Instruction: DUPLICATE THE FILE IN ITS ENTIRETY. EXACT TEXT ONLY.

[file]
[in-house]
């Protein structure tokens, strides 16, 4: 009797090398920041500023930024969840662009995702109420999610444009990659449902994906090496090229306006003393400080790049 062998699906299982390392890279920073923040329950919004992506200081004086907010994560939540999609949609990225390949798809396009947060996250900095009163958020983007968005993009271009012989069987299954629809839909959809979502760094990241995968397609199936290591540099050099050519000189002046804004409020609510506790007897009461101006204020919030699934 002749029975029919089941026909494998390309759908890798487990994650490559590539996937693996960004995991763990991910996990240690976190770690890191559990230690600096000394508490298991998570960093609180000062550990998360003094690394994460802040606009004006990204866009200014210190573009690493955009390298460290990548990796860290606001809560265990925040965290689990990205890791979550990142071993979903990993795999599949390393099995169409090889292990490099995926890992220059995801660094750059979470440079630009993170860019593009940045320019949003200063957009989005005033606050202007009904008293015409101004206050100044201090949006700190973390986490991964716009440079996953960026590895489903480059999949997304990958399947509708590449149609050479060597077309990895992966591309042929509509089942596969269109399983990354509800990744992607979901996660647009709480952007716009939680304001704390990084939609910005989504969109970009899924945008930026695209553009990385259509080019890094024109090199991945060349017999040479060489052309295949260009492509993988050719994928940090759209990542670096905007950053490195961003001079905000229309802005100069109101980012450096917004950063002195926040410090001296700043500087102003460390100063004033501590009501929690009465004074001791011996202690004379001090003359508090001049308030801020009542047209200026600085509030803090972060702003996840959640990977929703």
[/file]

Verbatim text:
[in-house]
């Protein structure tokens, strides 16, 4: 009797090398920041500023930024969840662009995702109420999610444009990659449902994906090496090229306006003393400080790049 062998699906299982390392890279920073923040329950919004992506200081004086907010994560939540999609949609990225390949798809396009947060996250900095009163958020983007968005993009271009012989069987299954629809839909959809979502760094990241995968397609199936290591540099050099050519000189002046804004409020609510506790007897009461101006204020919030699934 002749029975029919089941026909494998390309759908890798487990994650490559590539996937693996960004995991763990991910996990240690976190770690890191559990230690600096000394508490298991998570960093609180000062550990998360003094690394994460802040606009004006990204866009200014210190573009690493955009390298460290990548990796860290606001809560265990925040965290689990990205890791979550990142071993979903990993795999599949390393099995169409090889292990490099995926890992220059995801660094750059979470440079630009993170860019593009940045320019949003200063957009989005005033606050202007009904008293015409101004206050100044201090949006700190973390986490991964716009440079996953960026590895489903480059999949997304990958399947509708590449149609050479060597077309990895992966591309042929509509089942596969269109399983990354509800990744992607979901996660647009709480952007716009939680304001704390990084939609910005989504969109970009899924945008930026695209553009990385259509080019890094024109090199991945060349017999040479060489052309295949260009492509993988050719994928940090759209990542670096905007950053490195961003001079905000229309802005100069109101980012450096917004950063002195926040410090001296700043500087102003460390100063004033501590009501929690009465004074001791011996202690004379001090003359508090001049308030801020009542047209200026600085509030803090972060702003996840959640990977929703």